An article in the New York Times on April 4 describes a wonderful new initiative that may substantially improve the quality of U.S. health care while simultaneously also cutting its costs. Nine medical specialties have joined forces in a concerted and long-overdue effort to reduce unneeded diagnostic testing and treatment. Although the U.S. spends much more per capita on medical diagnosis and treatment than any other country in the world, we don't come close to getting our money's worth. Because unnecessary testing and treatment eat up a whopping one-third of all medical expenditures, we wind up spending a fortune for poor results on most national health outcome measures.
The new initiative by the medical specialty groups recognizes that many medical tests and procedures are not only wasteful, but also cause more harm than good. The American Board of Internal Medicine and Consumer Reports will jointly sponsor an educational program called "Choosing Wisely," aimed at changing the attitudes and habits of physicians and patients. Among the commonly overused tests that will be the target of re-education are: EKGs, mammograms, prostate studies and MRI, CT and stress cardiac imaging.
Education is a much needed first step. When it comes to medical care, people too often think that more is necessarily better. They fail to appreciate the harm that follows when promiscuous screening leads to unneeded and aggressive treatment. But education won't be enough. Things have gotten so far out of hand because of perverse financial incentives that make unnecessary procedures very profitable, and also because of pervasive physician fears that leaving any test undone will invite a malpractice suit. We need to change the incentives in the system, not just the attitudes of the participants.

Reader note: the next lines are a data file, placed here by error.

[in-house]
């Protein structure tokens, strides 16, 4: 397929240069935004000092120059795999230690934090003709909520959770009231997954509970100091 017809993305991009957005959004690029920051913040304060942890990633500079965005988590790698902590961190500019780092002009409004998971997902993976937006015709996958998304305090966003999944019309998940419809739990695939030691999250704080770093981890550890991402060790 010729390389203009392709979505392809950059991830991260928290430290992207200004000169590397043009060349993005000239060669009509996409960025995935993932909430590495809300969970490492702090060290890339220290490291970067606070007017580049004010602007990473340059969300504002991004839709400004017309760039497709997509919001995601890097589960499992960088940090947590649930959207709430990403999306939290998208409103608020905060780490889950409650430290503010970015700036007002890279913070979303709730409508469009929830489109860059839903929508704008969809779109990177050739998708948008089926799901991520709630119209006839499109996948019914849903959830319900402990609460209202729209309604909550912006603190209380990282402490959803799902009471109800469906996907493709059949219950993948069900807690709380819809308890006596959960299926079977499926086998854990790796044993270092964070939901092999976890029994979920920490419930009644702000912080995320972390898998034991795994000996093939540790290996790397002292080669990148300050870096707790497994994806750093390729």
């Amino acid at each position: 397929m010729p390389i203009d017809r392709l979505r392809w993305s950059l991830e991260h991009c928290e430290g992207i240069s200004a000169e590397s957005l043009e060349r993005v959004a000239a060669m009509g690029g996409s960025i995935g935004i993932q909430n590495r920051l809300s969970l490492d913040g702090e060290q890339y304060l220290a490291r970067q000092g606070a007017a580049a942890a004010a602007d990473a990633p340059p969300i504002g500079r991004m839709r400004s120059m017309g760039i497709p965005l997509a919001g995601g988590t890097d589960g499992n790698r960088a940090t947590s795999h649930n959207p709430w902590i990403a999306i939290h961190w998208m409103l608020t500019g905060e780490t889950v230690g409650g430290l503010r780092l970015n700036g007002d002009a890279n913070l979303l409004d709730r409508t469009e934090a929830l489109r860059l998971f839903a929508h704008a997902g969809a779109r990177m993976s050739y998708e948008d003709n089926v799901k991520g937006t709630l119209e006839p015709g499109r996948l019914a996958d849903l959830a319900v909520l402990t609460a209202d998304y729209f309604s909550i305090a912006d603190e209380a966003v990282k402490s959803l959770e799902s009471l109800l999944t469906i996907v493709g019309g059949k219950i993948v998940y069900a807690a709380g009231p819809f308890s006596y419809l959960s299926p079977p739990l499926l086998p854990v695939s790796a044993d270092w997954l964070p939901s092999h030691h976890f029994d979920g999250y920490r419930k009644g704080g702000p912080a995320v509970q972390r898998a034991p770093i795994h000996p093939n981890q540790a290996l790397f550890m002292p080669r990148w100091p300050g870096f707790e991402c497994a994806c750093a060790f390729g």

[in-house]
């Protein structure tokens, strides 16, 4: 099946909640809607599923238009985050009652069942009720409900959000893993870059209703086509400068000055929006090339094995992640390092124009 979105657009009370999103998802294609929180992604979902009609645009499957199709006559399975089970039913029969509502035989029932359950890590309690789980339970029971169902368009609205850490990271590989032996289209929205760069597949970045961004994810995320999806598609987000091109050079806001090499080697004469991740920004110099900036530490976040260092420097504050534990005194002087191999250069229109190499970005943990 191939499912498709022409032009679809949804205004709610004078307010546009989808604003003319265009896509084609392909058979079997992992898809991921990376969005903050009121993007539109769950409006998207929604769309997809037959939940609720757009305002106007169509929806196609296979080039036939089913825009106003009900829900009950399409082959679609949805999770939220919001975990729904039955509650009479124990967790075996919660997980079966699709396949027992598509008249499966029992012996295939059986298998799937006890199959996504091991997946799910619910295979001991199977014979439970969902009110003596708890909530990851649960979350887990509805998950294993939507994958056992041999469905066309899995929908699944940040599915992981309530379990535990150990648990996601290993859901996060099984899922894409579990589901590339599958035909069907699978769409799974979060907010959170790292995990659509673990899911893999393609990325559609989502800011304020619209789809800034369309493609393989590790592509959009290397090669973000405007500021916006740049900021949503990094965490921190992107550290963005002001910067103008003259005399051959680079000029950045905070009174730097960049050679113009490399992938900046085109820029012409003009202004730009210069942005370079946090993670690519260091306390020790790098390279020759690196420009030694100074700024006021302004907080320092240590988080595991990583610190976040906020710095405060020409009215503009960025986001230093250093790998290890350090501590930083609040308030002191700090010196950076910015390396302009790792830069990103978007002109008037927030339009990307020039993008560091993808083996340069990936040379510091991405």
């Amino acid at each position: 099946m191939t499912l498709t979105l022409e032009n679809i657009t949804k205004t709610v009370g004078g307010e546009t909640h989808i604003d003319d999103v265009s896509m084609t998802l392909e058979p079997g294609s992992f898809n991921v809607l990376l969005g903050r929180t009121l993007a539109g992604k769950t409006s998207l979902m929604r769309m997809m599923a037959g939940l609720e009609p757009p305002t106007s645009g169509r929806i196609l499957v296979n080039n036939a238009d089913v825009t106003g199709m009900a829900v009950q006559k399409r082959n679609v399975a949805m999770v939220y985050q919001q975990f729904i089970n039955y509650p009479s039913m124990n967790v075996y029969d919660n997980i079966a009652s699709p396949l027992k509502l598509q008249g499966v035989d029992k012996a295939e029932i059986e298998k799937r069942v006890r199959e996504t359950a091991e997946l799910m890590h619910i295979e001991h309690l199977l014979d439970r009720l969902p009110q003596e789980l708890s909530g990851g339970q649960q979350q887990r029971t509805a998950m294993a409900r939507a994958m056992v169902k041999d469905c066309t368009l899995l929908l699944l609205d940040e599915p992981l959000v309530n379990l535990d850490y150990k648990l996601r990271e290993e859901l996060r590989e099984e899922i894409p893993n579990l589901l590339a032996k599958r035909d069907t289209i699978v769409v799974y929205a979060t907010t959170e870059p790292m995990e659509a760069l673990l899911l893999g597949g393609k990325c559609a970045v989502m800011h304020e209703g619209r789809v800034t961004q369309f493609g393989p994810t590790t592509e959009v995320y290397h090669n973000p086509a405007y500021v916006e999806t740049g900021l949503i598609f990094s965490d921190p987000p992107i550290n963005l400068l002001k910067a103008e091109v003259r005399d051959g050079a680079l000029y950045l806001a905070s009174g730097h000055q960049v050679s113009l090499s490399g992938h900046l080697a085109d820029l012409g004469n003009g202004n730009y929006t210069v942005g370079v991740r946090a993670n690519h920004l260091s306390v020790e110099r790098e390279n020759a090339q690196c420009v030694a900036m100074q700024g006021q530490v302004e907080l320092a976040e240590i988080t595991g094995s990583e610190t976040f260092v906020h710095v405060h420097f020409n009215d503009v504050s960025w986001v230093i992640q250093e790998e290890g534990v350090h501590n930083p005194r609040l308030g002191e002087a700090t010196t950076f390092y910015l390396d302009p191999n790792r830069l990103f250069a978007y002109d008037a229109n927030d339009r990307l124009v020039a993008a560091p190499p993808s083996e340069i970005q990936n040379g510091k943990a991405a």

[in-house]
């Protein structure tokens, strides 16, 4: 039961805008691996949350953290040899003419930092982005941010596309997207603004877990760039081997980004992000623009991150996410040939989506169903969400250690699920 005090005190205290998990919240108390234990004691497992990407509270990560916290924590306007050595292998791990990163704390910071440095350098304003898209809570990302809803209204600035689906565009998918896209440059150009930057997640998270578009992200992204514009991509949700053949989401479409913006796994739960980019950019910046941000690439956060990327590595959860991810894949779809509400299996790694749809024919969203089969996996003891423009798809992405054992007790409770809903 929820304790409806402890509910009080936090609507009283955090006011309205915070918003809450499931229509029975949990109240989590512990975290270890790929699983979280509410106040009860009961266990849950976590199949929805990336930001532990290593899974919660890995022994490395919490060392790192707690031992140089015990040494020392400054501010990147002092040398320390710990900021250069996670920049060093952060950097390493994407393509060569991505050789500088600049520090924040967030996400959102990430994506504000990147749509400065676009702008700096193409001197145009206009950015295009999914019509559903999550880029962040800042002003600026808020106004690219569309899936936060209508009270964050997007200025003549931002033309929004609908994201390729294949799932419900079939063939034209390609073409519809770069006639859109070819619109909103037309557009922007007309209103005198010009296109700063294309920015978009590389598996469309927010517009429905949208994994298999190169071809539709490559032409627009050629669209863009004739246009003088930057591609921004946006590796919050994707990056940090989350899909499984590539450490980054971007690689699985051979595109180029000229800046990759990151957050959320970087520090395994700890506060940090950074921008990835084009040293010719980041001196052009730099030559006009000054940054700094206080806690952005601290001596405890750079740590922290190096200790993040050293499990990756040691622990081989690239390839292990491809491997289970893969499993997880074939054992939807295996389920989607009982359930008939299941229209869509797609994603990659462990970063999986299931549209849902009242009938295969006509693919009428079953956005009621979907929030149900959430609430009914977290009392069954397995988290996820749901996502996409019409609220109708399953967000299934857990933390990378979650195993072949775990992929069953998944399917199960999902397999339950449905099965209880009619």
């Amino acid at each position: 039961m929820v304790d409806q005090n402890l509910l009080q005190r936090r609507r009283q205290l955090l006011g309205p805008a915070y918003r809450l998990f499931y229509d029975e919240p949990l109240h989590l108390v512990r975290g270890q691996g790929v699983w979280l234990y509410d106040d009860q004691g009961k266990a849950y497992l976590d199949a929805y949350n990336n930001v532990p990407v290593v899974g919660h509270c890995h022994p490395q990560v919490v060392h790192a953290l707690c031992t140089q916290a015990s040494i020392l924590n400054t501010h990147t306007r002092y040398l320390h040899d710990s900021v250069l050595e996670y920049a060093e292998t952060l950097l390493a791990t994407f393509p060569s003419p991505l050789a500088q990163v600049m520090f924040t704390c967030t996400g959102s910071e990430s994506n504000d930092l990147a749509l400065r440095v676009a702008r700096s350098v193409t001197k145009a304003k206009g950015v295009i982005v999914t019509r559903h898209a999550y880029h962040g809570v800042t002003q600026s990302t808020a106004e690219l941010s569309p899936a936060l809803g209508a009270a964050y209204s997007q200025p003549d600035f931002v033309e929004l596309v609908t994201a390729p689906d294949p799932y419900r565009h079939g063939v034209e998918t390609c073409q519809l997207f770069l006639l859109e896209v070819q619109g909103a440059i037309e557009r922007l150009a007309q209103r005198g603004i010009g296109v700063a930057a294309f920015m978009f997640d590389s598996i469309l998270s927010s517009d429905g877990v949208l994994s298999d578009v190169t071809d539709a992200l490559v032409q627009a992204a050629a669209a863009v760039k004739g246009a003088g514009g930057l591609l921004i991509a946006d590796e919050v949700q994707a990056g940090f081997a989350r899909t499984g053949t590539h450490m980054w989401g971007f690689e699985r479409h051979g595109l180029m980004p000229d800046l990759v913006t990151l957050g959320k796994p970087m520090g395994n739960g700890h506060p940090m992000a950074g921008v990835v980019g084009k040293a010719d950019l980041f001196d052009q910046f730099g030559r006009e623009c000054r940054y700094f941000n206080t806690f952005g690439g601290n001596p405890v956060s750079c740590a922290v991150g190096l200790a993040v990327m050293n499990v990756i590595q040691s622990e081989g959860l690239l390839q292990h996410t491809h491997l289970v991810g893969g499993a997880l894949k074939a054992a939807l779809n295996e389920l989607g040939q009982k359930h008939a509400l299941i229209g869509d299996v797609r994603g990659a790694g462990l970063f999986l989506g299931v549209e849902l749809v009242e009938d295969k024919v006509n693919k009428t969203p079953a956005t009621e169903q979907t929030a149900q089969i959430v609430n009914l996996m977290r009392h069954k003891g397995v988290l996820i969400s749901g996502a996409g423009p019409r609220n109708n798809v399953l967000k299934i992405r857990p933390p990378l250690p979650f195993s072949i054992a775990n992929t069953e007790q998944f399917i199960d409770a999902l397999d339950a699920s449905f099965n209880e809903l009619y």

How does this initiative from other medical specialties apply to psychiatry? The dis-infatuation with ubiquitous screening in the rest of medicine should provide a needed check on the premature and unrealistic DSM-5 ambition to achieve a "paradigm shift" toward psychiatric prevention. DSM-5 plans to introduce many new diagnoses that straddle the heavily-populated boundary with normality. The DSM-5 rationale (consciously borrowed from what has been tried with such mixed success in the rest of medicine) is to screen early and treat expectantly in order to reduce the lifetime burden of illness. This would be a wonderful goal, if only there were available tools to realize it. Truth be told, psychiatry does not now have any method to allow for accurate early diagnosis and we also have no preventive treatments of proven efficacy. If DSM-5 doesn't come to its senses, millions of people will be misidentified, over-diagnosed and over-treated with medicines that can cause very harmful complications.
It is sadly ironic that DSM-5 has caught the early screening, prevention bug precisely when other specialties were already discovering its risks and dangerous unintended consequences. We should learn from, not copy, painfully earned experiences in the rest of medicine and avoid expanding our boundaries before we can safely do so.
And, on another note, cautions about overuse of existing laboratory testing should also be applied to the long-awaited and much-hyped biological testing for Alzheimer's dementia. An Alzheimer's profile is still only a research tool, at least a few years away from being ready for clinical practice. But even when ready, the risk/benefit and cost/benefit analysis of widespread Alzheimer's testing should be given the kind of searching scrutiny that is only now revealing the risks and limitations of excessive screening. The lesson learned: It is not always a good idea to screen for something just because we have a test that lets us do so.
Allen Frances is a professor emeritus at Duke University and was the chairman of the DSM-IV task force.
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